Karabakh conflict issues
By Messenger Staff
Wednesday, November 25Polish political analyst on Caucasus issues Maciej Falkowski has stated that recently an intensification of efforts to resolve the Karabalkh conflict and Russian and Turkish diplomacy in this area have been observed. However it is premature to talk about some breakthrough in this process.
Falkowski thinks that in the near future a document regulating certain aspects of the conflict might appear, but not a complex solution because the parties are not ready for one. The analyst thinks that the Armenian elite is not ready to accept the return of the occupied territories to Azerbaijan. They see this suggestion as treason and believe it could lead to a coup d'etat.
The Polish analyst thinks that despite some coordination between Turkish and Russian attempts to ensure the opening of the border between Turkey and Armenia and Russia’s position as a guarantor of peace in Karabakh, the two states still do not trust each other. There is no Turkish-Russian tandem, thinks Falkowski, because Russia does not want Turkey to play the decisive role in conflict resolution.
The analyst thinks that this conflict will not be resolved soon because there are conflicts of interest between Russia and the USA in the region and neither wants to retreat. He suggests two possible solutions to it. The first is Azerbaijan regaining the Armenian-occupied territories, including Karabakh, by force, an option he considers unlikely as Azerbaijan is afraid of Russia’s reaction. The second is one of the big states in the region deciding to resolve the conflict unilaterally, but Falkowski thinks this is also unrealistic.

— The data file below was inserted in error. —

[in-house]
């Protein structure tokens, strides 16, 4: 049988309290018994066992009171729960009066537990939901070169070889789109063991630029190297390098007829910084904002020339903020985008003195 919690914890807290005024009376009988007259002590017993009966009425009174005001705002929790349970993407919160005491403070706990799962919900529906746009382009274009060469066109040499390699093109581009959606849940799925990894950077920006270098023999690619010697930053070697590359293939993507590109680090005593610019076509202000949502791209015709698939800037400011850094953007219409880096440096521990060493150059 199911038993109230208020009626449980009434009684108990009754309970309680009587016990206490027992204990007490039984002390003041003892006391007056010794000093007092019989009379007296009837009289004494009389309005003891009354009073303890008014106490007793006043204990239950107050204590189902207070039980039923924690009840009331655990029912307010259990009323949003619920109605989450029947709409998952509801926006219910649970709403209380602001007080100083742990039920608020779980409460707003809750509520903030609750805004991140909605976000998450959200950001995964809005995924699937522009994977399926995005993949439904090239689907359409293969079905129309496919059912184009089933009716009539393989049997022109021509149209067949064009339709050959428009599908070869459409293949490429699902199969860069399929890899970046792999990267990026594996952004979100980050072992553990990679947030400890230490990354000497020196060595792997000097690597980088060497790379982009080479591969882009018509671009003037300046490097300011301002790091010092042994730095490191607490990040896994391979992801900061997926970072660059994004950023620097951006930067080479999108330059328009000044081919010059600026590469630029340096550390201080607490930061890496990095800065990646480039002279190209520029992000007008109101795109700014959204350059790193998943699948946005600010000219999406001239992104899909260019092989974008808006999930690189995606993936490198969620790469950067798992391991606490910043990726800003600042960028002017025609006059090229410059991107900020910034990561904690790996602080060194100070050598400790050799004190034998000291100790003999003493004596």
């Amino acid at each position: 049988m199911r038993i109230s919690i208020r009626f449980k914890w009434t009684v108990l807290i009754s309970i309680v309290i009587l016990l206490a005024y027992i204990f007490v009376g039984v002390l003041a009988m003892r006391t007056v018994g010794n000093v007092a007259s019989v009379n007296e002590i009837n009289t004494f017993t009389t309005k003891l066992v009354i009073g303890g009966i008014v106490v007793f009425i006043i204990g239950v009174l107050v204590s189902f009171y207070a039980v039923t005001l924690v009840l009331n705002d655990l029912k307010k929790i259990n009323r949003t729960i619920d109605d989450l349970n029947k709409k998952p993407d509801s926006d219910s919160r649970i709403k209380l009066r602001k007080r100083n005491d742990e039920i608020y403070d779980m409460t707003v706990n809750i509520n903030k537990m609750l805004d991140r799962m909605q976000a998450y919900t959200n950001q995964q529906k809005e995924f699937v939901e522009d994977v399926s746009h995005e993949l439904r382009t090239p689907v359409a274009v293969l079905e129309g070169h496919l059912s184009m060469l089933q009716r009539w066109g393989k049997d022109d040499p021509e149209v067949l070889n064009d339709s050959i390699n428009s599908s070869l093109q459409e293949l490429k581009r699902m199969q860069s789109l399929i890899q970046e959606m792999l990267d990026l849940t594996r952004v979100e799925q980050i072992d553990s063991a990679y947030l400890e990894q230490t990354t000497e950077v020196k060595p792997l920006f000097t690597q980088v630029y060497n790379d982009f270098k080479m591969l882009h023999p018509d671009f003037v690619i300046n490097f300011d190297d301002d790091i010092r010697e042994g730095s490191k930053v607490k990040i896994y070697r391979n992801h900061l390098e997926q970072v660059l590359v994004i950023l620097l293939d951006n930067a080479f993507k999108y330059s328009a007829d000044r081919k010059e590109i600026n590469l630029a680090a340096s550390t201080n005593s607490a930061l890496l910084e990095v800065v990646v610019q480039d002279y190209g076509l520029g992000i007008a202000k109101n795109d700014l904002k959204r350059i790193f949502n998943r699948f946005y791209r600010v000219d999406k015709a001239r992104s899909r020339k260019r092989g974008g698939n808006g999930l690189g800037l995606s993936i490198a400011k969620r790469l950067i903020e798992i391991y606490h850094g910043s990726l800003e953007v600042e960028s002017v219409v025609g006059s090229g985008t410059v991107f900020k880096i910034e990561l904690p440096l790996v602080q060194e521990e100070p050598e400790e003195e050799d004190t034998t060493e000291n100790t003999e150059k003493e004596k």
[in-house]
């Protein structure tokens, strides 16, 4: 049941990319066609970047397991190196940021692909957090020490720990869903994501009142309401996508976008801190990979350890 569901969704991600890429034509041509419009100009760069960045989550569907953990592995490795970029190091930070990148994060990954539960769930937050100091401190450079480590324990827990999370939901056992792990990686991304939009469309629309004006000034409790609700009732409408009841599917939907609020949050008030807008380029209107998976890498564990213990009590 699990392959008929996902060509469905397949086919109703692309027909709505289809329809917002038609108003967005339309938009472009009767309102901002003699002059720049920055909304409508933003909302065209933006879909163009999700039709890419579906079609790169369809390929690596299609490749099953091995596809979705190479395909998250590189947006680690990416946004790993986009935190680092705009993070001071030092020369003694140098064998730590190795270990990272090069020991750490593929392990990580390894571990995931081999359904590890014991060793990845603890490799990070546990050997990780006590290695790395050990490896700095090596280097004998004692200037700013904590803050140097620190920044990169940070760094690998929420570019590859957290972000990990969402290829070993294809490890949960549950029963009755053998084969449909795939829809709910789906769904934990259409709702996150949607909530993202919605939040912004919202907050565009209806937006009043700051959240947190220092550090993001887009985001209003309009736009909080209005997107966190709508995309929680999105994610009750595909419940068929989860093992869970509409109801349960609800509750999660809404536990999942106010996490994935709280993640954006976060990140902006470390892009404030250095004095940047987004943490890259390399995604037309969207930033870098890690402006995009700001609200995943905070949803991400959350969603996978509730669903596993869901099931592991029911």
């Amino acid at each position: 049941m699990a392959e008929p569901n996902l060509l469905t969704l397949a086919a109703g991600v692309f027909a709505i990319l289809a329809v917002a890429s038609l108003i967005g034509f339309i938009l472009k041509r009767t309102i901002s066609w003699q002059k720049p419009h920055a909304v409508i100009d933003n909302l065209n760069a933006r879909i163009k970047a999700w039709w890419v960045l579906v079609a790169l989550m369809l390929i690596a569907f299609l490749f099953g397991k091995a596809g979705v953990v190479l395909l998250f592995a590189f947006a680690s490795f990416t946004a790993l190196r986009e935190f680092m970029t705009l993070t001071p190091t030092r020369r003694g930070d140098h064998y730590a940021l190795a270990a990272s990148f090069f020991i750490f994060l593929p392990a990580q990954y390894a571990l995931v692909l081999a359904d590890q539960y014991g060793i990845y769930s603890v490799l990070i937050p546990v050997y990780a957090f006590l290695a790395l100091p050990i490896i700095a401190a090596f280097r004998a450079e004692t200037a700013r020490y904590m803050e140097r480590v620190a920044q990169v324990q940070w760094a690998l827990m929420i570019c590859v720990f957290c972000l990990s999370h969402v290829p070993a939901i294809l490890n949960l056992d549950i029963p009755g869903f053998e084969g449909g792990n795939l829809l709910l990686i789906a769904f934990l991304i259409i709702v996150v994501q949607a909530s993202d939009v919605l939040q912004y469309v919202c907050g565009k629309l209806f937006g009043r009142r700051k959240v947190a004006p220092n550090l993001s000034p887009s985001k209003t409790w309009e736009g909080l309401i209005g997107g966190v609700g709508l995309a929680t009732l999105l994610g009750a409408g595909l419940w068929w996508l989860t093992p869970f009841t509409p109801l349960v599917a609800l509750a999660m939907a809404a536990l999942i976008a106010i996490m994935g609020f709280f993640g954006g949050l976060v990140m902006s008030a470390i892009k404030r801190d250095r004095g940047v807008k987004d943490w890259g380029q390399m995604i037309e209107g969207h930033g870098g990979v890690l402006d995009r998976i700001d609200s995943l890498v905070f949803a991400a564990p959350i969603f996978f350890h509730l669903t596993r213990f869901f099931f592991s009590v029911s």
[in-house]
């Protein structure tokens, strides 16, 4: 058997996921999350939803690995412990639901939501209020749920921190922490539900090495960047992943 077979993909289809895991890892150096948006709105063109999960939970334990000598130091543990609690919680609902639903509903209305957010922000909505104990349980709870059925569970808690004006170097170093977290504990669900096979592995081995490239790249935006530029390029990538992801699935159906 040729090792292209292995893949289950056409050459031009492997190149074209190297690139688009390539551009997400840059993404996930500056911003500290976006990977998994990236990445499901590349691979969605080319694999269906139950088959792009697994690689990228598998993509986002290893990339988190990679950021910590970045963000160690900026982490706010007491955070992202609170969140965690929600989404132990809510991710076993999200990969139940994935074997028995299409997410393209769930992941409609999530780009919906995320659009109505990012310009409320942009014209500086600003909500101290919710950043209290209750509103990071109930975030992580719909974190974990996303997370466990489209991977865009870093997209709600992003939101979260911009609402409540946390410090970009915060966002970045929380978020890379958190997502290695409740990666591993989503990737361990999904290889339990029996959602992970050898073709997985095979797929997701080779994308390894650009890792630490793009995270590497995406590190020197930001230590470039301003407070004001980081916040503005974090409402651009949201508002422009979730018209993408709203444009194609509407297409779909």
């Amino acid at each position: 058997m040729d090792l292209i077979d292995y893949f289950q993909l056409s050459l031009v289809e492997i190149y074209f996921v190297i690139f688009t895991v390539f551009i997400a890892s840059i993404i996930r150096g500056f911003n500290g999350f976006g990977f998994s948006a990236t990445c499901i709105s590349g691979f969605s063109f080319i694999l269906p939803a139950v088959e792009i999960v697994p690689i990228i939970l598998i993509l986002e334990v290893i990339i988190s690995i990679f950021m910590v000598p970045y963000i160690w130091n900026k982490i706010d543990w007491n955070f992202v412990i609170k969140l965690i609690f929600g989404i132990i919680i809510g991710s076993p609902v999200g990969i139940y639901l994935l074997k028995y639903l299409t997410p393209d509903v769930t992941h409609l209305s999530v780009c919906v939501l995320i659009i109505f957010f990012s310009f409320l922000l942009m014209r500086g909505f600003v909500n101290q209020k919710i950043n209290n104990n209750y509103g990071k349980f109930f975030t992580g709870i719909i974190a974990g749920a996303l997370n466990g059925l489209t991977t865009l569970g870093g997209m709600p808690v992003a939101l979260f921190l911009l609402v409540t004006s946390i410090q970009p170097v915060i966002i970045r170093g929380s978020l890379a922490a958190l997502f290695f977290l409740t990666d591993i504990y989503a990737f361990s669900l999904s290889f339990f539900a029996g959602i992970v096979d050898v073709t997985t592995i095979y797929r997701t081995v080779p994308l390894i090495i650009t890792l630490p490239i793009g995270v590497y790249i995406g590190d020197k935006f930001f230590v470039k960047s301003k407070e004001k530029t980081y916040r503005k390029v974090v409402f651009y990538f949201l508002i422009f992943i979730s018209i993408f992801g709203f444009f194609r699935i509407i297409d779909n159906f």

Falkowski suggests that attempts to resolve the conflict are being hampered by the distrust of the Armenian and Azeri people, and neither of the Governments of these countries wants to ignore this mistrust. The leaderships of both countries need the Karabkh conflict to keep their people under control, to serve their private interests, as they can justify banning demonstrations or arresting people by the threat of war in Karabakh. When there were opposition rallies in Yerevan the Armenian side started shooting in the Karabakh region, thus showing the opposition and people that there was a threat of further fighting and therefore the rallies should stop.
Falkowski gives the pessimistic prognosis that there are no prospects for the resolution of the Karabakh conflict at all at the present time.